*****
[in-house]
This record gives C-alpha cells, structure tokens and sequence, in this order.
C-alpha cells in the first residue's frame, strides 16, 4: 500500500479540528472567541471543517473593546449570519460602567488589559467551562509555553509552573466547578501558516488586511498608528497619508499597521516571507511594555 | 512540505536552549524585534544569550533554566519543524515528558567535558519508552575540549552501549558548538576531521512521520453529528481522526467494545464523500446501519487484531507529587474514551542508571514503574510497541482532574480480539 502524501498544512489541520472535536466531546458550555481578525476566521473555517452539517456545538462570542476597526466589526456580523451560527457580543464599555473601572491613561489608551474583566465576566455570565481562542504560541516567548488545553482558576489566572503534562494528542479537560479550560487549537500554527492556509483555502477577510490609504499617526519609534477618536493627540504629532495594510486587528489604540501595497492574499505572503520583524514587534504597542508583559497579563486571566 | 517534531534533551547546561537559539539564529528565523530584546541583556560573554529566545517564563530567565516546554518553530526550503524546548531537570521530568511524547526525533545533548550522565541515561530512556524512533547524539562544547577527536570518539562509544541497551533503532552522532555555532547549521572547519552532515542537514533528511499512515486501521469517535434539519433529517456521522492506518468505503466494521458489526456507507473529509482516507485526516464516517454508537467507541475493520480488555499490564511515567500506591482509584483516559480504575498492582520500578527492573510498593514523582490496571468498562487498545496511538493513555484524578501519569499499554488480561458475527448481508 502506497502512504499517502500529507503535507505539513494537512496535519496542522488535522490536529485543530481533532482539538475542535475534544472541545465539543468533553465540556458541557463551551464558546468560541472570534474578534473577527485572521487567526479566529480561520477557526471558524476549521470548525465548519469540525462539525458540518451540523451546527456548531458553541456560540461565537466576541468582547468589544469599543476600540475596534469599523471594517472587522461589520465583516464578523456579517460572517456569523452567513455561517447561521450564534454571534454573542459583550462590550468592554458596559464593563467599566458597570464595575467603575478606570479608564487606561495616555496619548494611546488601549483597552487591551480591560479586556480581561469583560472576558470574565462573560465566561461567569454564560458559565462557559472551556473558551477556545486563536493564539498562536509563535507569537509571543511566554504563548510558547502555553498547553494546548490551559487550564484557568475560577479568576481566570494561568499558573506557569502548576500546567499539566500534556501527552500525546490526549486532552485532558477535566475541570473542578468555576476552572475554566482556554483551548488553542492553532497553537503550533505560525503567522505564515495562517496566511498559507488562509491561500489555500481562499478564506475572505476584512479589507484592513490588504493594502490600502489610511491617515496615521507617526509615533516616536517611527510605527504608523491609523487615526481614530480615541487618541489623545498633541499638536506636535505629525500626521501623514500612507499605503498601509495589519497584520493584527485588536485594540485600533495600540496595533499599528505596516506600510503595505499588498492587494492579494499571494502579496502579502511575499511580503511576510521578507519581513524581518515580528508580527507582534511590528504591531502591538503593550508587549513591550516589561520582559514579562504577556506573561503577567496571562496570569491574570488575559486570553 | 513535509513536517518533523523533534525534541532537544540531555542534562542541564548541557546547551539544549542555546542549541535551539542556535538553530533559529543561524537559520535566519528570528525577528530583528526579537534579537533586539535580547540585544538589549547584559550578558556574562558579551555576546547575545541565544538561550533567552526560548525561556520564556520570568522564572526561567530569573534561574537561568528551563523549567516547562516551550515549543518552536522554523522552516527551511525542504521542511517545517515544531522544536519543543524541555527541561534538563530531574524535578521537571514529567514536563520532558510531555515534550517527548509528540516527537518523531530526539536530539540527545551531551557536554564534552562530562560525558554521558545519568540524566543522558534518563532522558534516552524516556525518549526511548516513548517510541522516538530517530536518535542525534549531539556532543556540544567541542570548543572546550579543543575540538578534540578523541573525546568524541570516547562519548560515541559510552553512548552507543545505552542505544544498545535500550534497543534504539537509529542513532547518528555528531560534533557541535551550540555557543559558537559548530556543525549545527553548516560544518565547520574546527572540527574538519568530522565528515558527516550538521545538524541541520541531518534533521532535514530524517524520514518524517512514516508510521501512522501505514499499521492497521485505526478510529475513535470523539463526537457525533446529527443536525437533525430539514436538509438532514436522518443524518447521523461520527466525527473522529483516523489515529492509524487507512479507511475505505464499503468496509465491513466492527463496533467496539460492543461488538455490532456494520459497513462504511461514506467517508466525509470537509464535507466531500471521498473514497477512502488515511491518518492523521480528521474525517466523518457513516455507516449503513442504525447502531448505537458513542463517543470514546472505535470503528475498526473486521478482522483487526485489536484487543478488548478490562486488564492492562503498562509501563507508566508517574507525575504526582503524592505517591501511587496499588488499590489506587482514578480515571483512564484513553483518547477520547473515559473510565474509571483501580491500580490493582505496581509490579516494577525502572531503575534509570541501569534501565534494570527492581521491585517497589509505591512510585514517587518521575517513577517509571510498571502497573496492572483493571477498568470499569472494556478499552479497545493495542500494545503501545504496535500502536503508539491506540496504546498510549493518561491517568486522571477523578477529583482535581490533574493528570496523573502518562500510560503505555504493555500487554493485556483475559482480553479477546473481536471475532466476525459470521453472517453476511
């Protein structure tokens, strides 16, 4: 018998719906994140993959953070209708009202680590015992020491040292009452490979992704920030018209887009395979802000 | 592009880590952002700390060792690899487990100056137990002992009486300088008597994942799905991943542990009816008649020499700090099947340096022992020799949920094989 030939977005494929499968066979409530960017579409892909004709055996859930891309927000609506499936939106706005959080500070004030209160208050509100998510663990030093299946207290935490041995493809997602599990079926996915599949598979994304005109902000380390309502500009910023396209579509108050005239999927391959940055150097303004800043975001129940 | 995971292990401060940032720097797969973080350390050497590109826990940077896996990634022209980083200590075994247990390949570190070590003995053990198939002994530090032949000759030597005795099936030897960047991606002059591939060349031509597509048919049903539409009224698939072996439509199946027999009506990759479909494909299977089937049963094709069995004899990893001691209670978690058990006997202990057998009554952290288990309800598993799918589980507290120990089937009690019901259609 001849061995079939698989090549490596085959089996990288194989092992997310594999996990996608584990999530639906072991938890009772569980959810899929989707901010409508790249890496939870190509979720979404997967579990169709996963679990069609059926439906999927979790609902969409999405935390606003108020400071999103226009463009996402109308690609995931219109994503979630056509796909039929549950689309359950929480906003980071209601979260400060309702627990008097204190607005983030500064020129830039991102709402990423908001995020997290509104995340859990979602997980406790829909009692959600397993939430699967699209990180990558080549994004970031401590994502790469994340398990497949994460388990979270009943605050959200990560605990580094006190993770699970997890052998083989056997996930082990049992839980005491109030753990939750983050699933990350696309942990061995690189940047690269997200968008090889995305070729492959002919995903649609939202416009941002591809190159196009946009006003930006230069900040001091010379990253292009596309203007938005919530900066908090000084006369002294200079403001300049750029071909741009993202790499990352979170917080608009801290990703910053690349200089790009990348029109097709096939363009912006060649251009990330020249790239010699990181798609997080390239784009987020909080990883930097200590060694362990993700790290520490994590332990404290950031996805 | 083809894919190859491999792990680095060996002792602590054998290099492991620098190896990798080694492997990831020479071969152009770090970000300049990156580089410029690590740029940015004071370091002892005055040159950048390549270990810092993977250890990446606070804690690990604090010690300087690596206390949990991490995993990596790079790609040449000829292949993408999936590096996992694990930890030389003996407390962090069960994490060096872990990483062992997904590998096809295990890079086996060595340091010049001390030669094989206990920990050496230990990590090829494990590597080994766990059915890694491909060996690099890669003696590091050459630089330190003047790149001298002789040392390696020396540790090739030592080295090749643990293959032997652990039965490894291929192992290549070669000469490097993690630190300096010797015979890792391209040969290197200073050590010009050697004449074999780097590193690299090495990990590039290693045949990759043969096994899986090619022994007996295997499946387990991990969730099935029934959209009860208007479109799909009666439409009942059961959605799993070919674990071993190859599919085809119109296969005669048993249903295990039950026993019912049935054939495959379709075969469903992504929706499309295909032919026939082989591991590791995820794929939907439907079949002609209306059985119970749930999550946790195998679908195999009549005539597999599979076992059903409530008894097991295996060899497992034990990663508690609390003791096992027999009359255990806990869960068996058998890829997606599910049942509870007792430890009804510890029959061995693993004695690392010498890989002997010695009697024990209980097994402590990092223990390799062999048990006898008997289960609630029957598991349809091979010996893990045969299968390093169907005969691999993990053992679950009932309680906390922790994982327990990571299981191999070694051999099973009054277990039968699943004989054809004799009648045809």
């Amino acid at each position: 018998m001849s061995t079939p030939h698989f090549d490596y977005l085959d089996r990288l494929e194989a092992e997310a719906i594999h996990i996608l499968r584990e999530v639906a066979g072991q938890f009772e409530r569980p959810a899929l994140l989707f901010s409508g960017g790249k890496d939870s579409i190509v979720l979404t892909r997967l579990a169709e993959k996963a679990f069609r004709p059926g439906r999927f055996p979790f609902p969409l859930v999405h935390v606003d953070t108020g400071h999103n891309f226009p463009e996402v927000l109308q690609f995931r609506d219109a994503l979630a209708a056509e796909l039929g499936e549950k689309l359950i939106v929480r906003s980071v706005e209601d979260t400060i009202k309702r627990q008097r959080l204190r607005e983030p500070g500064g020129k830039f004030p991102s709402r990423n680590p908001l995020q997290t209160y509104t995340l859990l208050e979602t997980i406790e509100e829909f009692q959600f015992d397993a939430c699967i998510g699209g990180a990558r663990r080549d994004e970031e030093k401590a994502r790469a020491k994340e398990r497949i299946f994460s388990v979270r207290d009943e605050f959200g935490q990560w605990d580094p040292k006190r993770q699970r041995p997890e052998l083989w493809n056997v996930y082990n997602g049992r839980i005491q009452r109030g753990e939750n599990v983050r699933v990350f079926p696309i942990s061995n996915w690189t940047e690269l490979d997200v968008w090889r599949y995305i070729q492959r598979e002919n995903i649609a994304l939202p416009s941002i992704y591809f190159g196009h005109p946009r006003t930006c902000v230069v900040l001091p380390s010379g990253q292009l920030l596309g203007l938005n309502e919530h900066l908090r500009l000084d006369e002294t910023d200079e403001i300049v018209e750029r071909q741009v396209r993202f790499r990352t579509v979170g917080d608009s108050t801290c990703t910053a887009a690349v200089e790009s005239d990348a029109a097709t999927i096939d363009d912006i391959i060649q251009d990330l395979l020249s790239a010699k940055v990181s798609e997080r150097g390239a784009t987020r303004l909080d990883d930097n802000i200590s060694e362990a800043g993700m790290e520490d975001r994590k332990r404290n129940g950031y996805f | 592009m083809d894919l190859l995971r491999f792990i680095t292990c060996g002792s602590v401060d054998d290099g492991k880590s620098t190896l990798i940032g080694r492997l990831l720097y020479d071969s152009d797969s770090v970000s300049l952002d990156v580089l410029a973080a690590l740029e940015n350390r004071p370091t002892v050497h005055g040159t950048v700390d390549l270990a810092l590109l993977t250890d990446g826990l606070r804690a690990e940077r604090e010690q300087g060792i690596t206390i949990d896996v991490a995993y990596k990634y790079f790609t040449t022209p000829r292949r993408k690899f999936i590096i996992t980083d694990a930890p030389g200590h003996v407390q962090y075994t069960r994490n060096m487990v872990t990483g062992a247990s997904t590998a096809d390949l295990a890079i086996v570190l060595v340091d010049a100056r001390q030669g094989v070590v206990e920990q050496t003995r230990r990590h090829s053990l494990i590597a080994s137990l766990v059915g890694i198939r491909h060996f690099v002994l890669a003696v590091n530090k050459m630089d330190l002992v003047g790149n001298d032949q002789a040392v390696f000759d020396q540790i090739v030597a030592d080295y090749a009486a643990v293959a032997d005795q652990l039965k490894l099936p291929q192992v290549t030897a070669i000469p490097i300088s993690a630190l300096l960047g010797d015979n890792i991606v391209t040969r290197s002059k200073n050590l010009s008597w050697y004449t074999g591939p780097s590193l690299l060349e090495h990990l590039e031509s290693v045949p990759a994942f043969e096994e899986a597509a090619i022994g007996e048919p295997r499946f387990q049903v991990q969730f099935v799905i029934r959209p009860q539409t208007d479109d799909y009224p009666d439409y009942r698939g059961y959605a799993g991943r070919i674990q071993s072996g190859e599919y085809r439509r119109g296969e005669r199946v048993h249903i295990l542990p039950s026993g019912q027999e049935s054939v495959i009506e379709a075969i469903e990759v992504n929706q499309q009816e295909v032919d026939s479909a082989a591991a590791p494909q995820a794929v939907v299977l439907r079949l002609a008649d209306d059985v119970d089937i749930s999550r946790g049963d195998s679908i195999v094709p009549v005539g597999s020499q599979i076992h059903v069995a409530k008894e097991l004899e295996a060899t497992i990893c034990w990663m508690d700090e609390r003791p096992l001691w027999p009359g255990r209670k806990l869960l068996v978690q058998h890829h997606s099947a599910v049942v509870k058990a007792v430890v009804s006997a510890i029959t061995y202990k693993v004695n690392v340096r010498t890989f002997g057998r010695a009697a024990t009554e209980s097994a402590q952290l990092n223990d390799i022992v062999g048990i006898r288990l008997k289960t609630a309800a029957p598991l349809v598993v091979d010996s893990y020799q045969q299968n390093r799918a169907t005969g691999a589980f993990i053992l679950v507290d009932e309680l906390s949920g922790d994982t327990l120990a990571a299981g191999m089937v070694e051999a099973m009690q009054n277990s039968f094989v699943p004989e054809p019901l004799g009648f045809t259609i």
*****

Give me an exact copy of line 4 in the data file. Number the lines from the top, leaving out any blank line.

């Protein structure tokens, strides 16, 4: 018998719906994140993959953070209708009202680590015992020491040292009452490979992704920030018209887009395979802000 | 592009880590952002700390060792690899487990100056137990002992009486300088008597994942799905991943542990009816008649020499700090099947340096022992020799949920094989 030939977005494929499968066979409530960017579409892909004709055996859930891309927000609506499936939106706005959080500070004030209160208050509100998510663990030093299946207290935490041995493809997602599990079926996915599949598979994304005109902000380390309502500009910023396209579509108050005239999927391959940055150097303004800043975001129940 | 995971292990401060940032720097797969973080350390050497590109826990940077896996990634022209980083200590075994247990390949570190070590003995053990198939002994530090032949000759030597005795099936030897960047991606002059591939060349031509597509048919049903539409009224698939072996439509199946027999009506990759479909494909299977089937049963094709069995004899990893001691209670978690058990006997202990057998009554952290288990309800598993799918589980507290120990089937009690019901259609 001849061995079939698989090549490596085959089996990288194989092992997310594999996990996608584990999530639906072991938890009772569980959810899929989707901010409508790249890496939870190509979720979404997967579990169709996963679990069609059926439906999927979790609902969409999405935390606003108020400071999103226009463009996402109308690609995931219109994503979630056509796909039929549950689309359950929480906003980071209601979260400060309702627990008097204190607005983030500064020129830039991102709402990423908001995020997290509104995340859990979602997980406790829909009692959600397993939430699967699209990180990558080549994004970031401590994502790469994340398990497949994460388990979270009943605050959200990560605990580094006190993770699970997890052998083989056997996930082990049992839980005491109030753990939750983050699933990350696309942990061995690189940047690269997200968008090889995305070729492959002919995903649609939202416009941002591809190159196009946009006003930006230069900040001091010379990253292009596309203007938005919530900066908090000084006369002294200079403001300049750029071909741009993202790499990352979170917080608009801290990703910053690349200089790009990348029109097709096939363009912006060649251009990330020249790239010699990181798609997080390239784009987020909080990883930097200590060694362990993700790290520490994590332990404290950031996805 | 083809894919190859491999792990680095060996002792602590054998290099492991620098190896990798080694492997990831020479071969152009770090970000300049990156580089410029690590740029940015004071370091002892005055040159950048390549270990810092993977250890990446606070804690690990604090010690300087690596206390949990991490995993990596790079790609040449000829292949993408999936590096996992694990930890030389003996407390962090069960994490060096872990990483062992997904590998096809295990890079086996060595340091010049001390030669094989206990920990050496230990990590090829494990590597080994766990059915890694491909060996690099890669003696590091050459630089330190003047790149001298002789040392390696020396540790090739030592080295090749643990293959032997652990039965490894291929192992290549070669000469490097993690630190300096010797015979890792391209040969290197200073050590010009050697004449074999780097590193690299090495990990590039290693045949990759043969096994899986090619022994007996295997499946387990991990969730099935029934959209009860208007479109799909009666439409009942059961959605799993070919674990071993190859599919085809119109296969005669048993249903295990039950026993019912049935054939495959379709075969469903992504929706499309295909032919026939082989591991590791995820794929939907439907079949002609209306059985119970749930999550946790195998679908195999009549005539597999599979076992059903409530008894097991295996060899497992034990990663508690609390003791096992027999009359255990806990869960068996058998890829997606599910049942509870007792430890009804510890029959061995693993004695690392010498890989002997010695009697024990209980097994402590990092223990390799062999048990006898008997289960609630029957598991349809091979010996893990045969299968390093169907005969691999993990053992679950009932309680906390922790994982327990990571299981191999070694051999099973009054277990039968699943004989054809004799009648045809």